However, we need to explain changes in rotational KE. This is caused by doing work by a resultant torque about the centre of mass. This work is equal to the rotation multiplied by the component of the resultant torque that lies in the plane of rotation.

Therefore, as an equation, the total work is given by:

$$W = \int \vec F \cdot d \vec r + \int \vec \tau \cdot d \vec \theta$$

Where $\vec F$ is the result force, $\vec \tau$ is the resultant torque, $d \vec r$ is an infinitesimal change in displacement of the centre of mass, and $d \vec \theta$ is an infinitesimal rotation about the axis of rotation going through the centre of mass.

• we meet again. You told me that when a force is perpendicular to the velocity is does no mechanical work. And I agree. But here, the friction is parallel with the velocity at the contact between the wheel and the floor. So, yes it does work, as the result of which the tangential velocity of the wheel is slowed down. All of you say that the friction doesn't do work. Then, why is it relevant at all if the floor opposes or doesn't oppose friction? There is a rolling friction, it is said explicitly. How do you stop your car? By imposing friction on the wheels. Jan 4, 2015 at 0:11
• Hello again. Actually, friction does indeed do work. The frictional force is contained inside the "resultant force" expression. You can either find the total work by adding up all the works done by individual forces and torques, or you can group all the forces and torques into a resultant force and a resultant torque, and find the work done by both to get the same total work. It is entirely your choice, but I personally prefer grouping stuff into resultants. If you want to work with, say, individual forces, then let $\vec F = \vec F_1 + \vec F_2 + ...$ Jan 4, 2015 at 0:19
• EternalCode : thanks, I see now that you speak in terms of resultant force and torque. Jan 4, 2015 at 0:29
• In the non-sliding example, friction is claimed to not be doing any work therefore the balls linear and rotational kinetic energy is being caused by the force of gravity. But gravity is acting through the COM and cannot rotate the ball. Therefore isn't the eccentric frictional force causing a 'translation/rotation' (ie.Chasles Theorem) and actually doing work on the ball? Or have I made a basic error in my understanding somewhere? Jan 6, 2021 at 15:55
• Looking back at my answer, I feel like I managed to miss the mark of the question regarding the slope... I think it could do with a complete do-over. Jan 13, 2021 at 16:33

I have not seen a good treatment of work from friction in the earlier responses to this question nor in responses to other related questions. For a rigid body, there is no heating effect from friction. Consider the work done from sliding friction. (Rolling friction does no work since there is no sliding of the body; similar to a fluid flowing in a rough pipe with no slip at the pipe surface; the friction force at the pipe surface does no work on the fluid.) For example, numerous past questions and responses address the effect of sliding friction for rotational motion in a plane, but incorrectly address the heating effect from friction. Here are three: [text]https://physics.stackexchange.com/questions/165453/tricky-conceptual-question-ball-sliding-and-rolling-down-incline?r=SearchResults&s=1|99.3755 (1)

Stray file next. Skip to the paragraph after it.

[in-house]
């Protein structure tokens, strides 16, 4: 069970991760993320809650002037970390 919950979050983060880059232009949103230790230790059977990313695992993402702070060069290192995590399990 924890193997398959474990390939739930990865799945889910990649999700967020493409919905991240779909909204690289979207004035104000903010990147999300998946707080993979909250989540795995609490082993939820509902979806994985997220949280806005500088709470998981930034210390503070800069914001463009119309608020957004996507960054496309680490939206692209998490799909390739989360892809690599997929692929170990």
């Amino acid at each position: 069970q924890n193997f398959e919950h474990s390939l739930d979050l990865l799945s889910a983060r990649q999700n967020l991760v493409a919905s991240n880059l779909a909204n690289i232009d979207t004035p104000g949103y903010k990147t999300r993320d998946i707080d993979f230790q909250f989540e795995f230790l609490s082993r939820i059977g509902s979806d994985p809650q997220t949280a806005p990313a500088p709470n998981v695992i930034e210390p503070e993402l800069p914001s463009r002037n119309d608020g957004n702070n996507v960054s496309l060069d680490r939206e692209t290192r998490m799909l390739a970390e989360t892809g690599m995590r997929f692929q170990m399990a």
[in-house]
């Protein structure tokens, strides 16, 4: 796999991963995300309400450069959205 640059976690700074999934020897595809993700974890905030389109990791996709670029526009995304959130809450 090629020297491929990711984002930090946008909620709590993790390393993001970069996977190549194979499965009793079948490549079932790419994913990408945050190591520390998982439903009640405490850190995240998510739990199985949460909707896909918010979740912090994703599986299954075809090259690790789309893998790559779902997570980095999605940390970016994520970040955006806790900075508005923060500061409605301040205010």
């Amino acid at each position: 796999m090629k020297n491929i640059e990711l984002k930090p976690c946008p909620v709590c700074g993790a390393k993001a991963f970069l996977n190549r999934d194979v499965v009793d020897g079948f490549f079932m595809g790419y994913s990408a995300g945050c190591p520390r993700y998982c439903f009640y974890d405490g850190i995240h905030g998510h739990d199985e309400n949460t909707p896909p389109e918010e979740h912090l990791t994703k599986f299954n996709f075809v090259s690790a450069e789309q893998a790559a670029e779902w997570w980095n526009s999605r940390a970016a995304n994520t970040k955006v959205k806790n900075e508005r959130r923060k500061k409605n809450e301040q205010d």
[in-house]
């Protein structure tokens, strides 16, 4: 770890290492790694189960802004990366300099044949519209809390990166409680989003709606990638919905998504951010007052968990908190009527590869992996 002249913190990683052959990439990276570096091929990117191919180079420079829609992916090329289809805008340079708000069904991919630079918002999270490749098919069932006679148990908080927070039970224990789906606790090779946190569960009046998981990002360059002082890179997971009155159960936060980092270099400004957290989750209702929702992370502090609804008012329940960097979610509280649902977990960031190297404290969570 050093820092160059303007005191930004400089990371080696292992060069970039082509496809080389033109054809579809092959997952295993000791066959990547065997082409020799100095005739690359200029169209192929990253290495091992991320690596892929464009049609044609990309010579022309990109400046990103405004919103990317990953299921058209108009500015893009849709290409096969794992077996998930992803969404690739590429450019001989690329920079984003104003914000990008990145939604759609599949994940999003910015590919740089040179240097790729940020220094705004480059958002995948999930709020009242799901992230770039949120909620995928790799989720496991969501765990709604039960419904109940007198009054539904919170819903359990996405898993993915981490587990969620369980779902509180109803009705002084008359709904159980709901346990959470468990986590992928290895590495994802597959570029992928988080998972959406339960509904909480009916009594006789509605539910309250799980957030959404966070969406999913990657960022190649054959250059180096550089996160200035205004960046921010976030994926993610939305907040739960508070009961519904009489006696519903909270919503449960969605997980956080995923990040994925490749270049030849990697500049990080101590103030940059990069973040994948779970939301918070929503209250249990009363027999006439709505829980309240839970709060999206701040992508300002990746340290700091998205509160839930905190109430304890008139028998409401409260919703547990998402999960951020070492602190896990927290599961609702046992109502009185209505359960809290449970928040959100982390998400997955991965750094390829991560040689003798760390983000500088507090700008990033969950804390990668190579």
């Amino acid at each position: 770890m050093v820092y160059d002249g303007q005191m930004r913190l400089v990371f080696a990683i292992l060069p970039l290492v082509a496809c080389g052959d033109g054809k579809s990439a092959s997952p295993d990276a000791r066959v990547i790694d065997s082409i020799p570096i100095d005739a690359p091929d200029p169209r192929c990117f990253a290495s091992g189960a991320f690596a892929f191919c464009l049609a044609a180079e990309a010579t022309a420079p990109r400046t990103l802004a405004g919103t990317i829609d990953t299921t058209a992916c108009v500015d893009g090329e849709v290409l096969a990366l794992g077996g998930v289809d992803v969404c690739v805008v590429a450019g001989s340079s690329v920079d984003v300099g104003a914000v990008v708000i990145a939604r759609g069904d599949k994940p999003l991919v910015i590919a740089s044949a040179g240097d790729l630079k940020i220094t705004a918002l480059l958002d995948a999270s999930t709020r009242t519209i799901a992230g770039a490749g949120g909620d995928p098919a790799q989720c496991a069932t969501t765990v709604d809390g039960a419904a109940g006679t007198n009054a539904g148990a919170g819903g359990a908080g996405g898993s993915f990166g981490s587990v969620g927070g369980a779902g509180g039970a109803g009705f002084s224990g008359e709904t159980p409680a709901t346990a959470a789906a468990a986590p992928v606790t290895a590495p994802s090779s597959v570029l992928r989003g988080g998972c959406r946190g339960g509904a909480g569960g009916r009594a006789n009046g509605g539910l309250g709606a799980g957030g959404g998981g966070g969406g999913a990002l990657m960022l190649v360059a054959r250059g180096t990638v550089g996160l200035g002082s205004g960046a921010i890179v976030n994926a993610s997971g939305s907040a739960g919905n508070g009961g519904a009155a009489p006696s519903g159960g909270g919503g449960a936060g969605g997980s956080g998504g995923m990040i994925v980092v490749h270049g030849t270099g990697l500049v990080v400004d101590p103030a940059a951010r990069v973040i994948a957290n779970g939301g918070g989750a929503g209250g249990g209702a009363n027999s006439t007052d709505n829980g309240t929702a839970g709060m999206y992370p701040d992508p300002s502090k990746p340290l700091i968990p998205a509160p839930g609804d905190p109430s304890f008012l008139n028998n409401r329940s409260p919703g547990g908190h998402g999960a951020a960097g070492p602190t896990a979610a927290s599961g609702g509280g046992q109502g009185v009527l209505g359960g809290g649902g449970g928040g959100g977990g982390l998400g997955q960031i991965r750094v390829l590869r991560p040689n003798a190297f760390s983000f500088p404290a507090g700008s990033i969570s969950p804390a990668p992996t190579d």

[text]https://physics.stackexchange.com/questions/527671/does-friction-do-work-or-dissipate-heat?r=SearchResults&s=2|48.8239 (2) [text]https://physics.stackexchange.com/questions/571004/work-done-by-friction-on-a-sphere-sliding-down-the-inclined-plane?r=SearchResults&s=26|31.0922 (3) The responses evaluate torque as inertia times angular acceleration. Then the responses indicate that friction causes heating. Heating does occur in reality, however the relationship torque = inertia times angular acceleration implicitly assumes a rigid body and for a rigid body there is no internal dissipation of energy (no heating). For a rigid body friction only changes the kinetic energy of the body. Consider question/response #1 above for the case of sliding friction. The response nicely evaluates the dynamics of the motion, but then says “when the sphere starts slipping, you lose energy, … energy is lost in heat.” This is not correct; since the response implicitly assume a rigid body, the effect of friction is only to change the kinetic energy of the object. The initial kinetic energy of the object is zero. The final kinetic energy of the object is its translational kinetic energy plus its rotational kinetic energy. It can be shown (see below) that the total work done by gravity and by friction is equal to the change in kinetic energy. The point is that evaluations that implicitly assume a rigid body and then state friction causes heating are incorrect. To address heating effects, the rigid body constraint should be removed and the first law of thermodynamics applied. For the question response 1 above for sliding friction, the following calculation shows that work from gravity and friction = change in kinetic energy of the object.

Does anyone have a relatively simple approach for evaluating the heating for a solid non-rigid body? For example, in fluid mechanics the mechanical energy equation sometimes includes a friction loss term to approximate the energy loss that would be accurately evaluated using the first law of thermodynamics and conservation of mass and momentum.